The internals of xterm i18n
You do not need to read this section if you only want to configure your
xterm. Here we describe how xterm is implemented to support i18n.
The original version of xterm does not support locale or character
encoding. Its I/O stream is interpreted as a mere 8-bit index for a
Beginning with XFree86 4.0, xterm supported UTF-8. It was implemented
as a separate UTF-8 mode from the conventional 8-bit mode. Character
encodings had no effect on the 8-bit mode. The UTF-8 mode has been
extended to support doublewidth characters (for East Asian characters)
and combining characters (such as accents for Latin alphabets and Thai
Doublewidth characters are characters that occupy two continuing
columns on the terminal. Xterm uses separate fonts for normal
(singlewidth) characters and doublewidth characters. Though xterm has
configuration items for specifying doublewidth fonts, it will
automatically search for a font with exactly twice as wide and the same
name as the specified normal font.
The default behavior of xterm was modified to use this UTF-8 mode in
UTF-8 locales. A command line option of "-u8" and a resource of "utf8"
were introduced to choose UTF-8 mode.
"luit" was introduced to XFree86 at version 4.2. It converts between
UTF-8 and other encodings. When luit is invoked in a UTF-8 terminal,
the terminal acts as if it is really running in the other encoding.
Since XFree86 version 4.3, xterm provides a new mode to invoke luit
automatically to support various encodings. The mode where xterm
invokes luit is called "locale mode". It is the third mode following
conventional 8-bit mode and UTF-8 mode. In the locale mode, xterm is
aware of the current locale and character encoding. Since locale mode
uses luit, it is based on the UTF-8 mode. That is, xterm works in UTF-8
mode and luit works as a converter between UTF-8 and the character
encoding for your locale. This is why the locale mode always needs
Unicode fonts. The default behavior of xterm is modified so that the
"locale mode" will be adopted in Chinese (Big5 and GB2312), Japanese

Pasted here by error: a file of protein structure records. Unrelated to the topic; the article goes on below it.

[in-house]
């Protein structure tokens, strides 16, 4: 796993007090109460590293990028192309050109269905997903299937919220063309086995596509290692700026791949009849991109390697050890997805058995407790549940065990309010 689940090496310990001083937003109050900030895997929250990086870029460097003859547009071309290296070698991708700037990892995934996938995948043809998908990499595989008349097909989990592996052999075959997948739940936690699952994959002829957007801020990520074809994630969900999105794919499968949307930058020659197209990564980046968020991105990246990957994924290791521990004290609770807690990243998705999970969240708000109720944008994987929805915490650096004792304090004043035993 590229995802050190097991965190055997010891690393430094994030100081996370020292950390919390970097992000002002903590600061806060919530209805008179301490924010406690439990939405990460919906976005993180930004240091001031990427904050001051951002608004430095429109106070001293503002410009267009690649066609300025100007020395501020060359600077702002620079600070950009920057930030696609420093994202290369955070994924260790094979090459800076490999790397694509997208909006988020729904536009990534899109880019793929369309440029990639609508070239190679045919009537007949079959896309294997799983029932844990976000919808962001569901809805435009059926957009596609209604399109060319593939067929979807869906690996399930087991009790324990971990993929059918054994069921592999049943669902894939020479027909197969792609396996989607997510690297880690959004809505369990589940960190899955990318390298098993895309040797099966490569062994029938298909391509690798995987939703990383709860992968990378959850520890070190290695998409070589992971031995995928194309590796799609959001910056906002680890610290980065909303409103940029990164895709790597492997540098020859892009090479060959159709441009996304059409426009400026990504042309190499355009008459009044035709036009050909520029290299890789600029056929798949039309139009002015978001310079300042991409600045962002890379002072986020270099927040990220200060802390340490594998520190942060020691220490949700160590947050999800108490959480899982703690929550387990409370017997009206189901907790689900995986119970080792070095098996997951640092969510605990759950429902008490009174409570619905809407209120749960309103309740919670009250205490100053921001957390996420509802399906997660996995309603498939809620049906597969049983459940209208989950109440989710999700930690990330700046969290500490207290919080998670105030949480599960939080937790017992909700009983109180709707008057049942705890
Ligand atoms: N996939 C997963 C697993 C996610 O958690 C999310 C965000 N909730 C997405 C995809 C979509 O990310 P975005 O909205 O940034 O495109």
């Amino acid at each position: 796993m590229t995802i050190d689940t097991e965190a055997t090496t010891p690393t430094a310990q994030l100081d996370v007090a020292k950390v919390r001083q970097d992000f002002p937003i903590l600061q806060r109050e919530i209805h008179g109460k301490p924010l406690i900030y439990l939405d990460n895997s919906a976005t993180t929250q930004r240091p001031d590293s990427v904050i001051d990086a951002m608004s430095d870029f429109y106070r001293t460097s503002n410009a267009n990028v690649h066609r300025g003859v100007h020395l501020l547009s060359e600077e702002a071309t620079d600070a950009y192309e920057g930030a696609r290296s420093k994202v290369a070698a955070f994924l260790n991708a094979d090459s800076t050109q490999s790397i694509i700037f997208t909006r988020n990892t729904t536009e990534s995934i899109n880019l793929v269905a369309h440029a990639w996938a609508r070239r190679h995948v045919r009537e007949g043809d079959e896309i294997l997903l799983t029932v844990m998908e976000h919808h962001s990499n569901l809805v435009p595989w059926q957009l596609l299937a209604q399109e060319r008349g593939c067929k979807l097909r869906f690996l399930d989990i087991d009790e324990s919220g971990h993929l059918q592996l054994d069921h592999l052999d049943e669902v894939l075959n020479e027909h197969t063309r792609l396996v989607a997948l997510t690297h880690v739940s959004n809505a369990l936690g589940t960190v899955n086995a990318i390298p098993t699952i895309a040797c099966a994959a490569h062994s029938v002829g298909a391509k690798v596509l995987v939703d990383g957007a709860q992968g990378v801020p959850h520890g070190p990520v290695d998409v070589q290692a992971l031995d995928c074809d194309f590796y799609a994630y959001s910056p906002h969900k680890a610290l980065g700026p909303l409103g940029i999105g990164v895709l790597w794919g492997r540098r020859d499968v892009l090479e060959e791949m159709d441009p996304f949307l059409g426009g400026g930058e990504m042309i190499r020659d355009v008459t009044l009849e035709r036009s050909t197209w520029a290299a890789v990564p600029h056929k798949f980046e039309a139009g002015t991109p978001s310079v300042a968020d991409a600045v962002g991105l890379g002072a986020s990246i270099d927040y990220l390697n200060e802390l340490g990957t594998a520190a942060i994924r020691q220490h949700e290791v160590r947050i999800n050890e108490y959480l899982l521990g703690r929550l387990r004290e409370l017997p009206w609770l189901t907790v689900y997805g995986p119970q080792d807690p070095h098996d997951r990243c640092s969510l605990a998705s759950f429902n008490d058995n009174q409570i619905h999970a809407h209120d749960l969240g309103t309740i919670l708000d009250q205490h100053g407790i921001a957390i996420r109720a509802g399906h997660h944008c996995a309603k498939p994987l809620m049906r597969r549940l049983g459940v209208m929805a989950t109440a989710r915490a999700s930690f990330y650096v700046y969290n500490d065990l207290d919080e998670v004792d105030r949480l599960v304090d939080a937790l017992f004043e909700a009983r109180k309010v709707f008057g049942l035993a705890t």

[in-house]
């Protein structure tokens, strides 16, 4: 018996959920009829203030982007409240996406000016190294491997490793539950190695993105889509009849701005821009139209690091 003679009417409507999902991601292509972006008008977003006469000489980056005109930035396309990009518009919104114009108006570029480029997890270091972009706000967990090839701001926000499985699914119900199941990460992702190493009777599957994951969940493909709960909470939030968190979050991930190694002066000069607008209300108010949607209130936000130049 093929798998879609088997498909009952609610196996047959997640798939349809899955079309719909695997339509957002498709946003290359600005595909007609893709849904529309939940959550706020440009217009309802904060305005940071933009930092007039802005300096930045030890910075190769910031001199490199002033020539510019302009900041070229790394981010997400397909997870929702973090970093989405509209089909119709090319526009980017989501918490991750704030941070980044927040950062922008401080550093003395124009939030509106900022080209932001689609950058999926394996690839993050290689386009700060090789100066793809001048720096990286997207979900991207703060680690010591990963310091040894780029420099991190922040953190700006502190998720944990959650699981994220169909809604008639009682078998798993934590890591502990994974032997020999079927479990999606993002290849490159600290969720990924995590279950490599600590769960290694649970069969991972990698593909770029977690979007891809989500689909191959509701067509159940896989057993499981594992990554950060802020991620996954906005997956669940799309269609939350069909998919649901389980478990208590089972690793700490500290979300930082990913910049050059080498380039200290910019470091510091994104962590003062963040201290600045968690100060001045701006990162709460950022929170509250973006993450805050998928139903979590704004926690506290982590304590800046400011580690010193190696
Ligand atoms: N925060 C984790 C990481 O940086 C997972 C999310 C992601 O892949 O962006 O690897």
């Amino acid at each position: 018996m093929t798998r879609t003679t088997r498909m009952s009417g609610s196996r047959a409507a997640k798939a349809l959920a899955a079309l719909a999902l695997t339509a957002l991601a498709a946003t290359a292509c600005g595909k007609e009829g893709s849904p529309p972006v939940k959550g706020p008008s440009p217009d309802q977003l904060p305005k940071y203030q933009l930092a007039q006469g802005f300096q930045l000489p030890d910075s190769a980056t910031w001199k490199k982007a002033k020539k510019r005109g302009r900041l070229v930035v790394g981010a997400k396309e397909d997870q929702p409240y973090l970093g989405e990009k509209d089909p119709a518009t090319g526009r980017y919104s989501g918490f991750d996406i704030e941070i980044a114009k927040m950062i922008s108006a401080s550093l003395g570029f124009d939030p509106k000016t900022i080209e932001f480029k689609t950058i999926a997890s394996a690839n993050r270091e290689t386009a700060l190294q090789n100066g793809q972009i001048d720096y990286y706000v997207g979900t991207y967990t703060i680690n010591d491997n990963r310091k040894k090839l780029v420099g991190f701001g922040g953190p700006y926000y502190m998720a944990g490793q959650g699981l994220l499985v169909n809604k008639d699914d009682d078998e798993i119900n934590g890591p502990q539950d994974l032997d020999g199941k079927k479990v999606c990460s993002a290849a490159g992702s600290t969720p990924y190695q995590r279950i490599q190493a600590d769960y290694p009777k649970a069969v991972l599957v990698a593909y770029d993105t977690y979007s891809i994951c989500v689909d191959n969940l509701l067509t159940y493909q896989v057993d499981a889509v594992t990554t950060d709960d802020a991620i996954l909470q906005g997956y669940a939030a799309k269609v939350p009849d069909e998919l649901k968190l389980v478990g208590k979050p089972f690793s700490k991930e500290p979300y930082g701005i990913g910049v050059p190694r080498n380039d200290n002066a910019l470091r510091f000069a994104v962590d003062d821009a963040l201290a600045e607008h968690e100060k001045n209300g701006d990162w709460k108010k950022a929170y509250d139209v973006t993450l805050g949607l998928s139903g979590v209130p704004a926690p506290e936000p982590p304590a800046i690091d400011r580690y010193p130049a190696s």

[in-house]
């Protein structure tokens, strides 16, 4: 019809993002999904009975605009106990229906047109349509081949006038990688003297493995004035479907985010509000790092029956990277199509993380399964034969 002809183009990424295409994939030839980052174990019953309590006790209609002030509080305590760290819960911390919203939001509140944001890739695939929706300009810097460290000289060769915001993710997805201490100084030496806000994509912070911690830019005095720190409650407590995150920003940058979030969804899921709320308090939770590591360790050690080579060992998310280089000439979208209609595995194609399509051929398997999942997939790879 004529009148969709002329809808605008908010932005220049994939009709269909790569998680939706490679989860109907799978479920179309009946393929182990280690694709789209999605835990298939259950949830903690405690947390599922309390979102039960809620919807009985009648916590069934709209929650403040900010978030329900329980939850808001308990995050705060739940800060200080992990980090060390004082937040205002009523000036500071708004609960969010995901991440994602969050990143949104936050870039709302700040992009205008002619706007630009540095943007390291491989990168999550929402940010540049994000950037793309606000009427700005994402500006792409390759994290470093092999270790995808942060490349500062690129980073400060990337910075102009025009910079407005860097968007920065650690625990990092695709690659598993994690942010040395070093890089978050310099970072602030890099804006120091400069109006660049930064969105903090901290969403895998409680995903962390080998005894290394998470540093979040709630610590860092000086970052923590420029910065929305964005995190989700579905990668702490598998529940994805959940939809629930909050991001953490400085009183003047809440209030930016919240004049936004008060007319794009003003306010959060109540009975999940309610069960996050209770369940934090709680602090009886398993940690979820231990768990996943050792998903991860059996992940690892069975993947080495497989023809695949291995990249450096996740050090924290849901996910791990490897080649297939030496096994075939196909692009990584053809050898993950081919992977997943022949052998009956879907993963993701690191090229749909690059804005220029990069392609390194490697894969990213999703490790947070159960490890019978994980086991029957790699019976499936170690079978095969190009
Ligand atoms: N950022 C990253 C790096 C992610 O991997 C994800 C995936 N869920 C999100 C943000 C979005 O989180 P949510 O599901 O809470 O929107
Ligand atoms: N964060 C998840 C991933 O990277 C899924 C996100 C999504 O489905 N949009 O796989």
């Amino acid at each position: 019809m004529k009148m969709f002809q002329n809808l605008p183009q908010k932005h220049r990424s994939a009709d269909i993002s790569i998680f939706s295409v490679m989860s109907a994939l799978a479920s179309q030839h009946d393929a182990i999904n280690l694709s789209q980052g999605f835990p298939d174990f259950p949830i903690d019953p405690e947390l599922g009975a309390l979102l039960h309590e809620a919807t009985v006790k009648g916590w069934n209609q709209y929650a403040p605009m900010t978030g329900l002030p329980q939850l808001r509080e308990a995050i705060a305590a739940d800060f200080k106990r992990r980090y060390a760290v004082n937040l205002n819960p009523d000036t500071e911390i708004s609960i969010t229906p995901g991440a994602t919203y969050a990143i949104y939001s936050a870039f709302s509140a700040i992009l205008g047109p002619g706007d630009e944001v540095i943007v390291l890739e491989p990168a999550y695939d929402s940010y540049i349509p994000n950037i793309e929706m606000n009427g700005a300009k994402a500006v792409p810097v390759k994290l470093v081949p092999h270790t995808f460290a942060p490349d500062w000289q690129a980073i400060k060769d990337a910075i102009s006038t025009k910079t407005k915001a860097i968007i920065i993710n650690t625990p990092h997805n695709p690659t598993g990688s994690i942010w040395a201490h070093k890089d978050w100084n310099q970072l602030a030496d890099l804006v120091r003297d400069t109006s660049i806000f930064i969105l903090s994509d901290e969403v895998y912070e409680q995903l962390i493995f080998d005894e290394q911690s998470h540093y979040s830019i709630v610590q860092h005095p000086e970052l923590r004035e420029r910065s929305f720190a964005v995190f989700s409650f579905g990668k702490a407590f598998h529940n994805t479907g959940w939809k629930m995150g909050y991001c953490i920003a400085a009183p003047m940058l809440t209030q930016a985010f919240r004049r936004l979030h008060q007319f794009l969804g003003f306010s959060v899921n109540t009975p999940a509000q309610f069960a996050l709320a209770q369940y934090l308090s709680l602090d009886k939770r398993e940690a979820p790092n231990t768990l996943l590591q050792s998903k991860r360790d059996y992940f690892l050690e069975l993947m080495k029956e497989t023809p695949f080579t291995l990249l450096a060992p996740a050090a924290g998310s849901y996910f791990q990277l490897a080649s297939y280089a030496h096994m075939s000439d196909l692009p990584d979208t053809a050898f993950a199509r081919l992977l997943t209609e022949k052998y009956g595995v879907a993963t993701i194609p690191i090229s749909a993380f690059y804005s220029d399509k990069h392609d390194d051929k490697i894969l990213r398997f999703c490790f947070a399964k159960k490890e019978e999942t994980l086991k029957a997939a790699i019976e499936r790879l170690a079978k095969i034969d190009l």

(EUC-JP), Korean (EUC-KR), and Thai (ISO-8859-11, as known as TIS-620)
locales. Locale mode is chosen for these character encodings because
these encodings are not supported by conventional 8-bit mode even by
changing fonts (ISO-8859-11 needs combining characters and others need
To control the locale mode, command line options of "-lc" and "-en" and
a resource of "locale" were introduced. The command line option of
"-u8" and a resource of "utf8" were made obsolete by them, though
retained for compatibility.
Since XFree86 version 4.4, xterm can have two sets of default fonts,
one for conventional 8-bit mode and another for UTF-8 and locale modes,
by introducing the "utf8Fonts" subresource.
Future TODO Items
We anticipate that xterm's locale mode will be used increasingly in the
future. Since the UTF-8 and locale modes use more resources than
conventional 8-bit mode (because it needs larger fonts and another
process "luit"), faster hardware may be needed to gain complete
acceptance by users. However, the locale mechanism allows users
to manipulate data in a standard form. Its usefulness compensates
in part for reduced performance.
Xterm supports antialiased fonts ("-fa" and "-fs" command line options).
Currently UTF-8 nor locale modes do not work with antialiased fonts.
Xterm does not support bi-directional or RTL languages such as Hebrew
and Arab. A simple standard how terminal should behave for these
languages is needed.
Xterm does not support Unicode characters above U+10000.